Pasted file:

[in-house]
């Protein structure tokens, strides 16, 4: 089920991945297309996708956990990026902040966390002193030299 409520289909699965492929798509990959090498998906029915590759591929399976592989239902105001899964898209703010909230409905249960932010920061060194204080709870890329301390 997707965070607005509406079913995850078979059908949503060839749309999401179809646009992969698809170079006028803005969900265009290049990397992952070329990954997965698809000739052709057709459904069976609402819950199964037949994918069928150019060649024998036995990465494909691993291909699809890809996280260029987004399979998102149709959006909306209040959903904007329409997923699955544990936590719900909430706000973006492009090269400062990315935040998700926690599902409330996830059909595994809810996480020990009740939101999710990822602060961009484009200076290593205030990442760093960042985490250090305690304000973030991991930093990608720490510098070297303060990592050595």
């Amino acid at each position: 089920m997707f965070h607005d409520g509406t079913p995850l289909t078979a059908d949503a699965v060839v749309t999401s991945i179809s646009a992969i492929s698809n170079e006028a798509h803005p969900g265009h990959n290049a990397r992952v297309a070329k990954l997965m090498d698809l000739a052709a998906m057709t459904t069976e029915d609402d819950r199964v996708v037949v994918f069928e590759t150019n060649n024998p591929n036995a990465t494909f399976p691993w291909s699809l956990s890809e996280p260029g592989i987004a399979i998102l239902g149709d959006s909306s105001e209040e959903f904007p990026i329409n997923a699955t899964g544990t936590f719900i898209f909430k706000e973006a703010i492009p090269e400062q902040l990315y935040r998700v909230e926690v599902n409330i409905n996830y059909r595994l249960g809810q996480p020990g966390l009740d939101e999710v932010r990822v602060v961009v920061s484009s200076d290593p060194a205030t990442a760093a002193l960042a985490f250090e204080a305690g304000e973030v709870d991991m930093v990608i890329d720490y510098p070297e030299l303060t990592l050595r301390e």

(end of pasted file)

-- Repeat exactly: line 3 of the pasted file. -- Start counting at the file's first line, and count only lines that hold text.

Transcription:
């Amino acid at each position: 089920m997707f965070h607005d409520g509406t079913p995850l289909t078979a059908d949503a699965v060839v749309t999401s991945i179809s646009a992969i492929s698809n170079e006028a798509h803005p969900g265009h990959n290049a990397r992952v297309a070329k990954l997965m090498d698809l000739a052709a998906m057709t459904t069976e029915d609402d819950r199964v996708v037949v994918f069928e590759t150019n060649n024998p591929n036995a990465t494909f399976p691993w291909s699809l956990s890809e996280p260029g592989i987004a399979i998102l239902g149709d959006s909306s105001e209040e959903f904007p990026i329409n997923a699955t899964g544990t936590f719900i898209f909430k706000e973006a703010i492009p090269e400062q902040l990315y935040r998700v909230e926690v599902n409330i409905n996830y059909r595994l249960g809810q996480p020990g966390l009740d939101e999710v932010r990822v602060v961009v920061s484009s200076d290593p060194a205030t990442a760093a002193l960042a985490f250090e204080a305690g304000e973030v709870d991991m930093v990608i890329d720490y510098p070297e030299l303060t990592l050595r301390e």